May 23, 2014
When Christina Ekleberry (B.A. ’11, M.A. ’12) graduated from the International Relations graduate program at St. Mary’s University, she was certain of one thing; “I simply wanted to go into the world,” says Ekleberry.
A close friend encouraged her to work abroad, teaching English. Ekleberry didn’t need much convincing to pack her bags and jump on a plane once she realized she could pursue her dream of encouraging sustainable human development. She now keeps record of her travels around the world through her blog, Backpacks and Blackboards, where she offers traveling tips, interesting articles, and photographs of her latest adventures.
Q. What is Backpacks and Blackboards about?
I started Backpacks and Blackboards to share my experience and expertise on living and traveling abroad. Unlike other travel websites, and there are many popping up, B&B’s focus is the encouragement of sustainable human development. We can’t always be doing hands-on work for change, but we can enrich our own understanding and then bring this to others.
Q. What inspired you to create it?
My inspiration came from my exhaustion from hearing people tell me that I was lucky to live and travel abroad, and my eagerness to share new perspectives with those back at home who have not yet found their wings. I do consider myself very lucky to live abroad, but I wanted others to understand that I made this happen. I made the conscious decision to leave a desk job and a routine life behind. Being an expat is a choice that really anyone can make at any age. I wanted to be that encouragement for those sitting at home always staring out the window.
Q. What are you doing in Taipei?
During the time of graduation, a good friend who is also an alum of the St. Mary’s graduate International Relations program, convinced me to go abroad to teach English. She is in Taipei finishing a Ph.D. and, needless to say, she did not have that difficult of time persuading me. So here I am, teaching English and SAT test prep abroad and enjoying the challenges of being an expat.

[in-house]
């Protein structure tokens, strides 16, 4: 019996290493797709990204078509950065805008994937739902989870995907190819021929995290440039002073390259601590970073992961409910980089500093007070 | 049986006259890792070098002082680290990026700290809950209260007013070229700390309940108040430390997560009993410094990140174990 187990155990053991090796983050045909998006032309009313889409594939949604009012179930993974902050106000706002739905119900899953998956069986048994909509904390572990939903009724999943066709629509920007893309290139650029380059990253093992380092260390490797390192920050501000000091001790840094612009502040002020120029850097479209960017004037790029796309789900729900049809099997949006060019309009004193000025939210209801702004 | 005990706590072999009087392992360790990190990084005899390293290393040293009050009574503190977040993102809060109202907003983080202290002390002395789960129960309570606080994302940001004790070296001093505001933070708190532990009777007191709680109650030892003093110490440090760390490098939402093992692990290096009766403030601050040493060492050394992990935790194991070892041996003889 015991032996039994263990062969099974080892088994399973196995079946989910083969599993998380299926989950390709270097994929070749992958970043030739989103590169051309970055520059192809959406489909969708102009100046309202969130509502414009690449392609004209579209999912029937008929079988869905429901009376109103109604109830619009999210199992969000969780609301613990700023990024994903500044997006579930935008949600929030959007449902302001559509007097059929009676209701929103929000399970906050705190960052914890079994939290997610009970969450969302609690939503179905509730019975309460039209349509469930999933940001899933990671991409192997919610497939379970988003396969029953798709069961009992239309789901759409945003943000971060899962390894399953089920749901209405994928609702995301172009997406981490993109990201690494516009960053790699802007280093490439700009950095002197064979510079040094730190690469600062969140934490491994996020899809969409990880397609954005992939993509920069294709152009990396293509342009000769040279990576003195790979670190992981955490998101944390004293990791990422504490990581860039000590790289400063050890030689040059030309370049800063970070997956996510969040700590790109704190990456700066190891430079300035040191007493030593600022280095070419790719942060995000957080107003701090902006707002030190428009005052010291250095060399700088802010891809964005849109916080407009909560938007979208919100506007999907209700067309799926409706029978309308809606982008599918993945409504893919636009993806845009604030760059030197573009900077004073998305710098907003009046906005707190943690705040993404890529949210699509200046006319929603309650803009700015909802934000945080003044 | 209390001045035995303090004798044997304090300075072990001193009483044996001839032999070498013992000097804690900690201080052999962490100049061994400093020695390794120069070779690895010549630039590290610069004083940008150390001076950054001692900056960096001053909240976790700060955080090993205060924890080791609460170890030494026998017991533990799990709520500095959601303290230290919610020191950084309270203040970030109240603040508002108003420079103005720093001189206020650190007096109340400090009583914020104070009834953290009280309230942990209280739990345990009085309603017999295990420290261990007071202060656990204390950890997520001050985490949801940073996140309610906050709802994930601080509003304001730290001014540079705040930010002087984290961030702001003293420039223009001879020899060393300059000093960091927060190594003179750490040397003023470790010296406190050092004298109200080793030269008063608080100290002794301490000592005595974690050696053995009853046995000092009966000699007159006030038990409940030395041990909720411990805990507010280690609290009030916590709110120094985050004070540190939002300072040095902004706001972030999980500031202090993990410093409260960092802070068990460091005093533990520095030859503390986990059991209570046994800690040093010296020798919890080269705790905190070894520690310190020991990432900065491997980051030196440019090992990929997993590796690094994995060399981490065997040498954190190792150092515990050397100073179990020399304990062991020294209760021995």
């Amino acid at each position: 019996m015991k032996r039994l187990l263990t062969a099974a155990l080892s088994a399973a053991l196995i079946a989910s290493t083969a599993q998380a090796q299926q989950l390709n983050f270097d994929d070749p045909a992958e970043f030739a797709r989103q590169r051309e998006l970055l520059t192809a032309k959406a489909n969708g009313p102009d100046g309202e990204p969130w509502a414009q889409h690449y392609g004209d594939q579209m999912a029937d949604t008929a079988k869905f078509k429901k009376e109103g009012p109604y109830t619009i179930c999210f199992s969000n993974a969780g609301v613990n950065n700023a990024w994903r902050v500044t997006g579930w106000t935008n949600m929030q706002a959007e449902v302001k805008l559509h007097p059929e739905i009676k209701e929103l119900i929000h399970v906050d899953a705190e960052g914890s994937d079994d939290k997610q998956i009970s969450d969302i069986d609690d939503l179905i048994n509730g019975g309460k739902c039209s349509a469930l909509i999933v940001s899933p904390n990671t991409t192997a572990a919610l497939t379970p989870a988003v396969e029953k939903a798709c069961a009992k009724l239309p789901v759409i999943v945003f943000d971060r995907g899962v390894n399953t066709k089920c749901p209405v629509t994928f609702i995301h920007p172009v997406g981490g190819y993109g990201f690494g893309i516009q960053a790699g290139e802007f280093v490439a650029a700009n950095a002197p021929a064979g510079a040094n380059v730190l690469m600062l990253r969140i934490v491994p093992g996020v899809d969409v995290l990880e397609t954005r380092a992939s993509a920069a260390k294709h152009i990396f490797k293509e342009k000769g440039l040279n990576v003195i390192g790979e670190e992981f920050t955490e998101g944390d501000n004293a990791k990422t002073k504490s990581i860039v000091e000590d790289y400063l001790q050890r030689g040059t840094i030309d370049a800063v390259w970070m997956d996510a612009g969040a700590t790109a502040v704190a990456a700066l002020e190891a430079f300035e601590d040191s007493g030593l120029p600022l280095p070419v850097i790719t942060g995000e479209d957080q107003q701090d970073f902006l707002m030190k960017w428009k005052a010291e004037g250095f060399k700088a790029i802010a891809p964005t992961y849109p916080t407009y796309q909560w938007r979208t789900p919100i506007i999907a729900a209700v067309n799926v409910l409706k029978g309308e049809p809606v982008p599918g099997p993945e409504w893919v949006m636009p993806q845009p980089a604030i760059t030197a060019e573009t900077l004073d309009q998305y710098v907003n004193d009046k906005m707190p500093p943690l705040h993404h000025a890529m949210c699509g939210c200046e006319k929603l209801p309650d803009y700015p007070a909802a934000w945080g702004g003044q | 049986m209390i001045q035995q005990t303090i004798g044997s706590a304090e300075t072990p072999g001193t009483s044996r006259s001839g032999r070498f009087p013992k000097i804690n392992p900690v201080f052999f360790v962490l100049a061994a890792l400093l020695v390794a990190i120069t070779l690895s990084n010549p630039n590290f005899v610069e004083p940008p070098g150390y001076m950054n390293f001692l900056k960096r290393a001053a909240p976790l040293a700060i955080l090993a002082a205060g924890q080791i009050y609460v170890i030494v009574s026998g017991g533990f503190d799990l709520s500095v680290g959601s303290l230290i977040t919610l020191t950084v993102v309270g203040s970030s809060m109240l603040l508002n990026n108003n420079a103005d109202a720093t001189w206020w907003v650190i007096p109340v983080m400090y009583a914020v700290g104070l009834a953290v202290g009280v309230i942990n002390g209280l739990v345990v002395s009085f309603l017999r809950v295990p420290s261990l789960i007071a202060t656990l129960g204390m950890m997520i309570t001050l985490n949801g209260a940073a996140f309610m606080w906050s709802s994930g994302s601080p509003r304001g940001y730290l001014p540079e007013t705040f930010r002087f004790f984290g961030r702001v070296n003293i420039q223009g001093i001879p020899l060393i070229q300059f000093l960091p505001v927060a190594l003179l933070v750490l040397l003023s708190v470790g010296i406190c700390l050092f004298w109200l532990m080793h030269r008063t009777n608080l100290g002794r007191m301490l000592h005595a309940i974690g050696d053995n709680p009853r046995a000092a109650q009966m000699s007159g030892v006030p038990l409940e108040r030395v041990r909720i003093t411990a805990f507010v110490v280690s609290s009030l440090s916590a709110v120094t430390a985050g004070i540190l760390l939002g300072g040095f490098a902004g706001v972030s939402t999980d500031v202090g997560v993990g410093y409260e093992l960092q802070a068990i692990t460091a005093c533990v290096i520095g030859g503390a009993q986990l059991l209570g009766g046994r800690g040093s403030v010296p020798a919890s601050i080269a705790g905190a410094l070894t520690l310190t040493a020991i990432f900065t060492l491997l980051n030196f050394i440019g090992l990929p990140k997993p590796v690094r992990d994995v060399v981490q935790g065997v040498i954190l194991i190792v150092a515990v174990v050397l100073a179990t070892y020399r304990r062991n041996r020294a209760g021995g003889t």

Q. What has inspired you to travel?
Besides a few travel experiences at St. Mary’s, I never really traveled all that much. Over time, I became more self-aware of this energy inside, guiding me towards needing to understand human culture. Travel has become the outlet of that spiritual energy. It has allowed me to explore different facets of life around the globe and has also connected me with the non-living as well. As I travel, my understanding of the roles and qualities that make up life have begun to form more rich dimensions. Further, I have made unspoken pacts with the cities, landscapes, and elements also found along the way.
In the deeper sense, there’s a lesson to be learned: We are all connected to everything. Travel is more than just seeing what has been established, but recognizing that we impact what others will see in the future. That spiritual energy inside encourages me to absorb all the good and bad of today, so that I can project better knowledge and energy unto the next generation.
Q. What and why do you teach?
I teach English and SAT test prep to students looking to study abroad. My main focus is in writing and grammar, two subjects I absolutely love. I teach these two areas because of their importance in expression. For me, there is nothing as rewarding as being able to give someone the ability to express and communicate. I help students find their sense of voice and then properly share it with the world. That skill will forever be with them.
Q. What are your areas of interest?
I have always been fascinated with cultures around the globe, marveling at how many different ways humans have adapted to life. My real passion, however, lies in encouraging sustainable human development initiatives. The St. Mary’s graduate IR program fostered this passion further, and now I try to incorporate those ideals into all I do and see.
Q. How did your time at St. Mary’s influence your experiences after graduation?
There is a long list that I could rattle off about the influences St. Mary’s has given me. Yet, there have been a few genuine professors that have influenced my experiences the most. Through their lessons and encouragement, they have fostered this notion that the most important path to take is the one that embodies your passion, regardless of how non-conventional that path might seem.
I remember after a particular discussion in one professor’s office just before completing my master’s, I realized I could easily go into the corporate world, the political world, or the academic world and be successful. However, I simply wanted to go into the world. Now, a year and a half later, I am sitting halfway around the globe preparing to cook Asian food while the sounds of Taipei filter through my open windows.